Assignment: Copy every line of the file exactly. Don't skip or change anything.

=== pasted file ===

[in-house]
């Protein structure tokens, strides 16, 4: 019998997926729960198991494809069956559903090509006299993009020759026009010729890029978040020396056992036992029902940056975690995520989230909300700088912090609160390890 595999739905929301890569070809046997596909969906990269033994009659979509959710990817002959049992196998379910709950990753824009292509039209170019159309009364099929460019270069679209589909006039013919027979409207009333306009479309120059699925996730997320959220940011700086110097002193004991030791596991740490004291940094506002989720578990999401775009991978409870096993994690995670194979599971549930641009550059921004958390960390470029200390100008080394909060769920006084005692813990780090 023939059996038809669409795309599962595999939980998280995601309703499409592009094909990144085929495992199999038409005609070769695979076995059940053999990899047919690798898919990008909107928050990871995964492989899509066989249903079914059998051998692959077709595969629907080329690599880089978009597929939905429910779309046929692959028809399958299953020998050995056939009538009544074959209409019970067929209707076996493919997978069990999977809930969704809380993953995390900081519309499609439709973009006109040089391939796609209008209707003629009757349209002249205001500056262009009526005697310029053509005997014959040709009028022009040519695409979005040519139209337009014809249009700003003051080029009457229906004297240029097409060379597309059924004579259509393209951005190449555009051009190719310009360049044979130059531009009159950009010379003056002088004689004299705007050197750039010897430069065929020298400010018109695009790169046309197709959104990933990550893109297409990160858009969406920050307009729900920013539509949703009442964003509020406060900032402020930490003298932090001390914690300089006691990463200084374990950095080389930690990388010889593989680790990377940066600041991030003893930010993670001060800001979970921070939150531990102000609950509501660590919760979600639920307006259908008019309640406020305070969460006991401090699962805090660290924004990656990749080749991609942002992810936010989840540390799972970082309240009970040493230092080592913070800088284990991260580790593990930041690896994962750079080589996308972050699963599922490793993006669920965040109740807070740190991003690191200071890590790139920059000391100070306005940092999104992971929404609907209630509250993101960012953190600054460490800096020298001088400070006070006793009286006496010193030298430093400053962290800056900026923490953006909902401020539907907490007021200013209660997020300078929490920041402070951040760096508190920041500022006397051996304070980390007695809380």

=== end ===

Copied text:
[in-house]
């Protein structure tokens, strides 16, 4: 019998997926729960198991494809069956559903090509006299993009020759026009010729890029978040020396056992036992029902940056975690995520989230909300700088912090609160390890 595999739905929301890569070809046997596909969906990269033994009659979509959710990817002959049992196998379910709950990753824009292509039209170019159309009364099929460019270069679209589909006039013919027979409207009333306009479309120059699925996730997320959220940011700086110097002193004991030791596991740490004291940094506002989720578990999401775009991978409870096993994690995670194979599971549930641009550059921004958390960390470029200390100008080394909060769920006084005692813990780090 023939059996038809669409795309599962595999939980998280995601309703499409592009094909990144085929495992199999038409005609070769695979076995059940053999990899047919690798898919990008909107928050990871995964492989899509066989249903079914059998051998692959077709595969629907080329690599880089978009597929939905429910779309046929692959028809399958299953020998050995056939009538009544074959209409019970067929209707076996493919997978069990999977809930969704809380993953995390900081519309499609439709973009006109040089391939796609209008209707003629009757349209002249205001500056262009009526005697310029053509005997014959040709009028022009040519695409979005040519139209337009014809249009700003003051080029009457229906004297240029097409060379597309059924004579259509393209951005190449555009051009190719310009360049044979130059531009009159950009010379003056002088004689004299705007050197750039010897430069065929020298400010018109695009790169046309197709959104990933990550893109297409990160858009969406920050307009729900920013539509949703009442964003509020406060900032402020930490003298932090001390914690300089006691990463200084374990950095080389930690990388010889593989680790990377940066600041991030003893930010993670001060800001979970921070939150531990102000609950509501660590919760979600639920307006259908008019309640406020305070969460006991401090699962805090660290924004990656990749080749991609942002992810936010989840540390799972970082309240009970040493230092080592913070800088284990991260580790593990930041690896994962750079080589996308972050699963599922490793993006669920965040109740807070740190991003690191200071890590790139920059000391100070306005940092999104992971929404609907209630509250993101960012953190600054460490800096020298001088400070006070006793009286006496010193030298430093400053962290800056900026923490953006909902401020539907907490007021200013209660997020300078929490920041402070951040760096508190920041500022006397051996304070980390007695809380």